• Melt remaining 2 tablespoons of butter to skillet and brown meat. (Don’t overcrowd your pan) While meat is browning season with salt, pepper, garlic salt, onion salt and paprika.
  • Sprinkle flour, cook for 30 seconds
  • Add tomato paste, cook for 1-2 minutes.
  • Add sherry, let simmer until reduced by half then add beef consommé.
  • Simmer for 1 ¼ hours or until the beef is tender.
  • Add sour cream and combine, add sautéed onions, mushrooms and garlic.
  • Serve hot over egg noodles and garnish with parsley!

St. Patrick’s Day: Celebrate with Beef

Green beer and corned beef day is just around the corner! While you don’t need a recipe for the beer, we can help with the directions on the corned beef. Plus ideas for breakfast and lunch the next day! Bonus: A perfect beef-y brunch drink is included in our recipe round up!

Slow-Cooked Corned Beef in Beer with Red Currant-Mustard Sauce

Let your slow cooker do all the work for this complete meal of beer-braised Corned Beef with fresh cabbage and red potatoes. It’s a great dish for your next celebration.

Dijon-Glazed Corned Beef with Savory Cabbage and Red Potatoes

While Corned Beef braises in the oven, cabbage wedges and potatoes are roasted for a full meal. A bonus recipe for the leftovers is included too!

Corned Beef Brisket with Roasted Vegetables and Lemon-Mustard Sauce

Cook once, dine twice. Enjoy Corned Beef Brisket with roasted carrots, parsnips, cabbage and a lemony sauce tonight, then spin the leftovers into a savory salad tomorrow.

Bloody Bull

Try this brunch favorite with a depth of flavor only beef can provide. Roasted Beef Stock is the secret ingredient to this one of a kind Bloody Mary. Garnish with a beef slider, beef meatball, or whatever you can dream up.

Corned Beef Hash

Tied with the Reuben for the ultimate expression of Corned Beef. Here it’s diced, skillet-cooked with cubed potatoes and thinly sliced leeks, and ideally topped with an egg.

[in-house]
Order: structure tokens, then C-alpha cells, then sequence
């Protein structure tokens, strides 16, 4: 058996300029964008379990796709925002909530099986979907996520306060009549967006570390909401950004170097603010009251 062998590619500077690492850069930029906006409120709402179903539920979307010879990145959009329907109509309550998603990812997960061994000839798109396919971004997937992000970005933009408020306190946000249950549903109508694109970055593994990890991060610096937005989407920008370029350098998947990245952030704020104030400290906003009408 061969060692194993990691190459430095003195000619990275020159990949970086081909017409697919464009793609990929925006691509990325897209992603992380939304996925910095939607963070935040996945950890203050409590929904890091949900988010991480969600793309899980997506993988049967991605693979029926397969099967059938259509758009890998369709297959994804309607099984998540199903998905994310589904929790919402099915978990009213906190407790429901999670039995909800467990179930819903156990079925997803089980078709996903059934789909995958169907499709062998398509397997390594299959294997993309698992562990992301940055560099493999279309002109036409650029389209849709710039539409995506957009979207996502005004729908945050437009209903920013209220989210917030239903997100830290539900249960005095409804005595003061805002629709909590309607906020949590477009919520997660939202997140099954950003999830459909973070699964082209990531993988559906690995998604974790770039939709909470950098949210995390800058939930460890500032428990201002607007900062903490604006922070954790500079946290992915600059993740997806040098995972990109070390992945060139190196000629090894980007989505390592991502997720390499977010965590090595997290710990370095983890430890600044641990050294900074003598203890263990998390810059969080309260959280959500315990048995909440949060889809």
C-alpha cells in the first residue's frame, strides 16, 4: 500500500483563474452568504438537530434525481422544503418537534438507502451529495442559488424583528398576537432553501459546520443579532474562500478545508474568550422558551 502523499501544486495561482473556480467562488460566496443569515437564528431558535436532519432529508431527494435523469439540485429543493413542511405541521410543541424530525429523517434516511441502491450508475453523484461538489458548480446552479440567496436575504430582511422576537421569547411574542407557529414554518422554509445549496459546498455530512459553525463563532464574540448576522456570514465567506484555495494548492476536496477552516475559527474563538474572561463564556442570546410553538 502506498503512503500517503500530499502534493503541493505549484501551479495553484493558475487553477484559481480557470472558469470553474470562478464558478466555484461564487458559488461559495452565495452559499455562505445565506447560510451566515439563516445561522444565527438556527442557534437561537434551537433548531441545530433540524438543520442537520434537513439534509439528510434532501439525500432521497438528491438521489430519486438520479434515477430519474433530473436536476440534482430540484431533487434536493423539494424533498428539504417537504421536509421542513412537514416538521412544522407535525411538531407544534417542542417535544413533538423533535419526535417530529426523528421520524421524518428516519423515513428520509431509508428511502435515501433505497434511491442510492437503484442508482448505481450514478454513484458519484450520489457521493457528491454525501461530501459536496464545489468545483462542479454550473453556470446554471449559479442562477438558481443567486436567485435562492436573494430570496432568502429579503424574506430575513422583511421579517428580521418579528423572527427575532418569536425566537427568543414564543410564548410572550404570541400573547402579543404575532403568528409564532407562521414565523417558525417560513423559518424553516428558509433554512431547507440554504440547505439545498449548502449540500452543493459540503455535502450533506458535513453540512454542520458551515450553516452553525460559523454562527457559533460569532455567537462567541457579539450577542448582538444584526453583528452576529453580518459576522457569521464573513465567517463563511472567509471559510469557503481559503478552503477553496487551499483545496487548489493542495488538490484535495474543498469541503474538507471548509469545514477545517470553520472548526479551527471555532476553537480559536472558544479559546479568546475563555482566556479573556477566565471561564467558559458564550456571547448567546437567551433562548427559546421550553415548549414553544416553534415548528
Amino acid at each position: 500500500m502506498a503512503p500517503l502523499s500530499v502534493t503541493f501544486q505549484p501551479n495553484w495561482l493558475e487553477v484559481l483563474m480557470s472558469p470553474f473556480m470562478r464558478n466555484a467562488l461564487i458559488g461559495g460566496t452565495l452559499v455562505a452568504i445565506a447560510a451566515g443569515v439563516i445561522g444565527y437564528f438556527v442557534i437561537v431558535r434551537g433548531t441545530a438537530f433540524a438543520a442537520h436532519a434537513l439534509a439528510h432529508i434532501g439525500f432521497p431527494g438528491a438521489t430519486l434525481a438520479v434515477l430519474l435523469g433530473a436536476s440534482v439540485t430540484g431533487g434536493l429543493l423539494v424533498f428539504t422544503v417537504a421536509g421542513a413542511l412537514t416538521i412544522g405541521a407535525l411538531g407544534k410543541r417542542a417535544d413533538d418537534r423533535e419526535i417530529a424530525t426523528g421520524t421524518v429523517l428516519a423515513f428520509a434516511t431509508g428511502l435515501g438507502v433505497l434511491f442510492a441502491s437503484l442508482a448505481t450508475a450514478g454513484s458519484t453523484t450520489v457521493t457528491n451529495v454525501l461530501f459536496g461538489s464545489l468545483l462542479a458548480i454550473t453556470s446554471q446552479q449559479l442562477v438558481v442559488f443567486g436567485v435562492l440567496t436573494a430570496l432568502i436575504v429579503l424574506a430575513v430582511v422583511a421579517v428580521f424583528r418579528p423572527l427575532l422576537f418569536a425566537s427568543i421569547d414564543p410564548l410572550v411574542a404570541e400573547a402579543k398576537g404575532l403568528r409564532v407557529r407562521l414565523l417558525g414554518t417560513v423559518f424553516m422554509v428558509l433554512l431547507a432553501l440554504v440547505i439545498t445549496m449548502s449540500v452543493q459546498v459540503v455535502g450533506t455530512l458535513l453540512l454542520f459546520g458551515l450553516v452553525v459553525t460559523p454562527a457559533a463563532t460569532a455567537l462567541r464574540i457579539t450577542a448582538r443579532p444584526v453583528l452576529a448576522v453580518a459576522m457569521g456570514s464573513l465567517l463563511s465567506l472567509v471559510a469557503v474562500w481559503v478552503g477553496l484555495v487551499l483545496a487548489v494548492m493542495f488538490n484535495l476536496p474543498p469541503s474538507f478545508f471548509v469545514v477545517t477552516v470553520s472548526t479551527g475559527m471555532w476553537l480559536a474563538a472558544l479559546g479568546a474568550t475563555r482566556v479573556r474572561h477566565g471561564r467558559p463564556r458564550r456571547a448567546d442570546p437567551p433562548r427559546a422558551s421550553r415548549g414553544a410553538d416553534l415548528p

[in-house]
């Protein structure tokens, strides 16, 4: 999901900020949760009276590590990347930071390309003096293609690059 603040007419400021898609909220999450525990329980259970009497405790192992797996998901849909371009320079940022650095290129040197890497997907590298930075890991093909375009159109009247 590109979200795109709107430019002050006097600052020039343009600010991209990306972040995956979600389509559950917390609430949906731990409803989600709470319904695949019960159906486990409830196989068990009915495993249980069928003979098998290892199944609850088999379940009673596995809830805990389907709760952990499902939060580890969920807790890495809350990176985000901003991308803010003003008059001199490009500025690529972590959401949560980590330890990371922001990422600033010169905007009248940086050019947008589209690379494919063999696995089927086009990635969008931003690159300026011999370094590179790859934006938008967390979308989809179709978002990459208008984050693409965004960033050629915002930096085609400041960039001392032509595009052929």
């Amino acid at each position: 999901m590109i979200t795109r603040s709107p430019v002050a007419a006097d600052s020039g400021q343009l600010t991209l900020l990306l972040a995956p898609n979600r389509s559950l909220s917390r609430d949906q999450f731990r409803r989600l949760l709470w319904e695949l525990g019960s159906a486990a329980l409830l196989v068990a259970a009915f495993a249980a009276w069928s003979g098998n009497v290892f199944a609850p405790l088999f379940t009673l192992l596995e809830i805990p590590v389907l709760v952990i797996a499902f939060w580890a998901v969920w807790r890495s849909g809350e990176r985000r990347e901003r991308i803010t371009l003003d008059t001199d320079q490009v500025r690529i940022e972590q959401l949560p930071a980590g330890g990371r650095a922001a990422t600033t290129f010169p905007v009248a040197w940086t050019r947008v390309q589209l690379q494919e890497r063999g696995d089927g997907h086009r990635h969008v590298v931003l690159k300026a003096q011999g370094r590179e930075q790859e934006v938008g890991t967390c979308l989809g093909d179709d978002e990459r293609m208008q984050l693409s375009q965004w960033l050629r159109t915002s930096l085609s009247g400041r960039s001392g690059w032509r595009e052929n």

Classic Beef Reuben Sandwich

Try this deli classic for lunch or dinner today. Thinly sliced deli Corned Beef or Pastrami is sandwiched between rye bread with sauerkraut and a tangy home-made dressing.

All photos courtesy of BeefItsWhatsForDinner.com.

Cattle Byproducts: More Than Just Beef

What do footballs, lipstick, charcoal, paint, and wallpaper have in common? They are all important items we use in our lives and they all come from cattle.

These guys, they are more than just beef! Photo by Dan Bell.

Wait, what? Yup, you heard us! Those items all contain an ingredient from cattle which we call a by-product. The main reason we raise cattle is for the delicious beef they produce. What is left over is called a byproduct. While the word byproduct might sound like something that isn’t useful, don’t let the word deceive you. These items are extremely important to many of the everyday items you use at home.

You can think of it as a recipe. Just like you have a recipe to make, let’s say, meatloaf, there is a recipe to make lipstick, or footballs, or paint. The recipe provides you the ingredient list and the steps to get you to the end product. The byproducts from beef are one of those ingredients on the list.

Just like this Summertime Meat Loaf has a recipe so do other products!
Photo and recipe courtesy of BeefItsWhatsForDinner.com.

When we harvest a beef animal, about 60% of that animal becomes beef. The remaining 40% includes things like skin, fat, bones, tendons, organs, etc. Here is where byproducts become especially important. We can’t waste half an animal! But we can use those items in inventive and innovative ways to help make our lives easier.

An obvious byproduct is leather. It comes from the cow’s hide. Cowhides are an important part of most of America’s popular sports. One cowhide can make 12 basketballs OR 144 baseballs OR 20 footballs OR 18 volleyballs OR 18 soccer balls OR 12 baseball gloves.

Gelatin is another great example of a beef byproduct. It comes from connective tissue and is a staple ingredient in anything that jiggles or has that well known springy consistency. Hello Jello and gummy bears! Marshmallows and gum are two other products which contain gelatin.